The name “Kanaka” appears on streets and creeks and valleys and parks in California, Oregon, Washington, British Columbia, and even Nevada. In Hawaiian the name “kanaka” means “a human being.” More specifically, it refers to a Hawaiian of Polynesian ancestry.
In the United States, people of Hawaiian descent are categorized as Pacific Islanders, a label that includes many cultures. The story of the kanaka who settled on the Pacific West Coast is little known.
Kanaka served as crewmembers on ships plying trade routes on the Pacific Ocean since the 18th century. The Sandwich Islands (Hawaii) were important to hire fresh crew and board supplies.
In 1839, John Sutter was in the Sandwich Islands ready to sail his chartered vessel for Northern California and found his empire of New Helvetia (New Switzerland) there. He recalled that the king (Governor Kekuanoa) offered to supply 10 kanakas, who were able seamen, two with wives, who were willing to go to California to serve him for a three-year period at a salary of ten dollars each a month.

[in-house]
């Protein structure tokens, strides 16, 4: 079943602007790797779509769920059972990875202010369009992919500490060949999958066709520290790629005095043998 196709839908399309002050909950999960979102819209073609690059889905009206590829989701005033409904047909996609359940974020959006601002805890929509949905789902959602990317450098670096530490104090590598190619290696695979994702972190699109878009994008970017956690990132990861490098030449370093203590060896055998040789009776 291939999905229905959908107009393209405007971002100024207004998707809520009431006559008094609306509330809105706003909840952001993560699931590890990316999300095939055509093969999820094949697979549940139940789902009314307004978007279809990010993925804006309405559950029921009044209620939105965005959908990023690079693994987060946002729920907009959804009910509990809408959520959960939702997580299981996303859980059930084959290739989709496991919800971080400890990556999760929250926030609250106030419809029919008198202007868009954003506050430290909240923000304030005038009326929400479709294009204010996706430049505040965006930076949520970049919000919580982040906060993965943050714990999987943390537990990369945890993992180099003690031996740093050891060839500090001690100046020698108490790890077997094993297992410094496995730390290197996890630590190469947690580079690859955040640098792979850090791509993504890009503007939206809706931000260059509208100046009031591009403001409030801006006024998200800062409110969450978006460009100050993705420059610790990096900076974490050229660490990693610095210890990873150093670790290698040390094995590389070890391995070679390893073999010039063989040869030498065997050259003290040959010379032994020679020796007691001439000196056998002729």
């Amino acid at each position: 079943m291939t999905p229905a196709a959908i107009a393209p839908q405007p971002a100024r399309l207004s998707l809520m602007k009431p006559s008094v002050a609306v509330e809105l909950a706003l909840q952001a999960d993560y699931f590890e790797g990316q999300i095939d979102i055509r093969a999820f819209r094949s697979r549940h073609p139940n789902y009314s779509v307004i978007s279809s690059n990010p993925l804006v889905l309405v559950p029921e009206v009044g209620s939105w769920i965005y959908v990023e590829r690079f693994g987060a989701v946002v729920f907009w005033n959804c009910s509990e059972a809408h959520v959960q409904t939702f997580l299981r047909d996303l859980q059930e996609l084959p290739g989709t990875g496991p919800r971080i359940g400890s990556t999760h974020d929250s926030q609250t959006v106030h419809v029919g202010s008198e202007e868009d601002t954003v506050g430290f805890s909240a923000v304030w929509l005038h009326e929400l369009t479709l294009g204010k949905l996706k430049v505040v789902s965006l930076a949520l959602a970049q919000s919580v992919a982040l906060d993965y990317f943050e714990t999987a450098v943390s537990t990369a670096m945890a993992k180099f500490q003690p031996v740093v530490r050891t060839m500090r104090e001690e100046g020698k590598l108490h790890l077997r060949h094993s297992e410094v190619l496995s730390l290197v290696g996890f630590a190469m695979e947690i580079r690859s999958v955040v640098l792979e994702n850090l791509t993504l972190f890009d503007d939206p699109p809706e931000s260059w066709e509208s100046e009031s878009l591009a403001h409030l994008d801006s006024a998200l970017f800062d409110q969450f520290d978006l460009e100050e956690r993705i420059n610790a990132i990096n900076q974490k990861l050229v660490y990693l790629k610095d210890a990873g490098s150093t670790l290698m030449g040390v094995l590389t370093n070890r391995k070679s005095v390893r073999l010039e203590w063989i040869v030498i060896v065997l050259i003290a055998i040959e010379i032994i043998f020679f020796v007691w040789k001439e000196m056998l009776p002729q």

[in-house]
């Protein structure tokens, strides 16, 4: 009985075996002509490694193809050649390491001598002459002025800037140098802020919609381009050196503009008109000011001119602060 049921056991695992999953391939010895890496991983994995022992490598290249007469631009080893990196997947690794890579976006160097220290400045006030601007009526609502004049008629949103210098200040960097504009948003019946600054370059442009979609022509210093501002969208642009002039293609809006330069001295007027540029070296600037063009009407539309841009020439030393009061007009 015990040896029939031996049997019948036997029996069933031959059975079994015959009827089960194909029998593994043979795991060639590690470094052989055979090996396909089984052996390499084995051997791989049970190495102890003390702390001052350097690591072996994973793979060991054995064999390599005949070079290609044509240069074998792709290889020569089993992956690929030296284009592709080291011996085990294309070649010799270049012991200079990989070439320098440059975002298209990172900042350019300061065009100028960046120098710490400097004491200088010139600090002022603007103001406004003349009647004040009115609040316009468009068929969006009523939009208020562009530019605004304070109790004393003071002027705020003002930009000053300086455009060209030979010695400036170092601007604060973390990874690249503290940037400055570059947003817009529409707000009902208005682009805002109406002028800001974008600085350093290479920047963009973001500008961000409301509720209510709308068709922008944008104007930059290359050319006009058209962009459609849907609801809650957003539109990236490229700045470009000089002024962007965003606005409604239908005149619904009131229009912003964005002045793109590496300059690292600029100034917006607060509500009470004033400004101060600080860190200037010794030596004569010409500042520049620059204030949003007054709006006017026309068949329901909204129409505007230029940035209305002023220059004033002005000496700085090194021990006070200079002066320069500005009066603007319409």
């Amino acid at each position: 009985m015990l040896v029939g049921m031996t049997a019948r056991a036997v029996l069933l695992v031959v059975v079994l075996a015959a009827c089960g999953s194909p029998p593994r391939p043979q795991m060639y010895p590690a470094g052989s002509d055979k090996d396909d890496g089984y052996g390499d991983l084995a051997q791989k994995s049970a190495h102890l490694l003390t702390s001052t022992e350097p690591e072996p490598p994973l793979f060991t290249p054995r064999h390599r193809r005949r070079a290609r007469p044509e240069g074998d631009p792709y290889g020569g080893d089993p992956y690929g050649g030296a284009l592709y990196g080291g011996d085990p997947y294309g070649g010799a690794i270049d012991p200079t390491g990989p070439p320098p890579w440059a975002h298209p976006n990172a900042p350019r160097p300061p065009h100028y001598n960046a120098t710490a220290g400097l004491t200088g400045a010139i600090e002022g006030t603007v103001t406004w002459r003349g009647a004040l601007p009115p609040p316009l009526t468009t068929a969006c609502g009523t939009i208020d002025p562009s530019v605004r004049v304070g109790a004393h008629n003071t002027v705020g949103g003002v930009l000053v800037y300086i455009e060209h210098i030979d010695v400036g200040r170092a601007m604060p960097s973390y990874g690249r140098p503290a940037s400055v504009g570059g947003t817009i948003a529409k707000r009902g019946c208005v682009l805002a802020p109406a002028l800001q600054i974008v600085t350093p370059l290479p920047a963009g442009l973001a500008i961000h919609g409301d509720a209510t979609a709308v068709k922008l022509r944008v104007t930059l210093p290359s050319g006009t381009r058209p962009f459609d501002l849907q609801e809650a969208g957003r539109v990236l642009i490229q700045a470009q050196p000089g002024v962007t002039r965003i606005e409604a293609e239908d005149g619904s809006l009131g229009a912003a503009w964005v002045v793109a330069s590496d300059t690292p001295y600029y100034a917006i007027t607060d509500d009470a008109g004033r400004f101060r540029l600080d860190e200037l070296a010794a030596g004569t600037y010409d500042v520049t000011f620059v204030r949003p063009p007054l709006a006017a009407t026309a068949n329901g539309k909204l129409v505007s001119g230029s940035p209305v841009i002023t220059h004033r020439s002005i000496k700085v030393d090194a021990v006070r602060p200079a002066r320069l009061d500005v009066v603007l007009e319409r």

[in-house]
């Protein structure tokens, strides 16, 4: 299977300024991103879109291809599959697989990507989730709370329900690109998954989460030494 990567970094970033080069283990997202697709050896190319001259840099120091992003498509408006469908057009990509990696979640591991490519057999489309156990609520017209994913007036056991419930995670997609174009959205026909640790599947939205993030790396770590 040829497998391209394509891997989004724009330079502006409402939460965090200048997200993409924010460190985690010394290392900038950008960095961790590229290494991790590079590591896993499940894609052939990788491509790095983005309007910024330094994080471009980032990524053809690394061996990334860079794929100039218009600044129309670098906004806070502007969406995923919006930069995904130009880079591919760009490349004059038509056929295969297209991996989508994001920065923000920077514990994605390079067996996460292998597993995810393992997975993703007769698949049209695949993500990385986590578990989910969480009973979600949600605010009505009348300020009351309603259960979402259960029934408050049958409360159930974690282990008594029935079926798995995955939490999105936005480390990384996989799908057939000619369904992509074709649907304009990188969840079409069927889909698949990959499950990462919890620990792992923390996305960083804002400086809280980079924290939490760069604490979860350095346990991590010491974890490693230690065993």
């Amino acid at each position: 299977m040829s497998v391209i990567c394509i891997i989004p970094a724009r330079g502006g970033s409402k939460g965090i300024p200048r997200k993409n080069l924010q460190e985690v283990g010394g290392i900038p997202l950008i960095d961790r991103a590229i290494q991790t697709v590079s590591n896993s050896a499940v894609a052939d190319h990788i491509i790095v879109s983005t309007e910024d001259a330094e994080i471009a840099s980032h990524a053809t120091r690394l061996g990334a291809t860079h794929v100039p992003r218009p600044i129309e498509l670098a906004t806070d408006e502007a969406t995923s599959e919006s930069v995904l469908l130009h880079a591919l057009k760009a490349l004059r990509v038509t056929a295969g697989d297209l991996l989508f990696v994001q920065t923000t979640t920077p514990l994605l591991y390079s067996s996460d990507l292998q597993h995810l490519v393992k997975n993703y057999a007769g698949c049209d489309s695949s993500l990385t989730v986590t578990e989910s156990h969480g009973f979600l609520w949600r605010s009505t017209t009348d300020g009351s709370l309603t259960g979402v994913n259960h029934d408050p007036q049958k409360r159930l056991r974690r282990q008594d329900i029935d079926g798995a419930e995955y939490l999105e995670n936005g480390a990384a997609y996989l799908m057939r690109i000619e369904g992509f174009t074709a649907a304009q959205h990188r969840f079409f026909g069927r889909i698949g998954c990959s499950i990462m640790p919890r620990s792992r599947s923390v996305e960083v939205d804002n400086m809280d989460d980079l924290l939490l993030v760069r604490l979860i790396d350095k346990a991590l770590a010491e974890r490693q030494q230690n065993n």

During the 1800s, Kanaka spread throughout California, Oregon, Washington, and Vancouver, B.C., and even into Nevada. There are many sites that testify to their presence in the past. Some of their descendants intermarried with Native Americans and whites.
Photo by Roberta Long
The skills and talents of the kanaka made important contributions. Their culture deserves widespread recognition.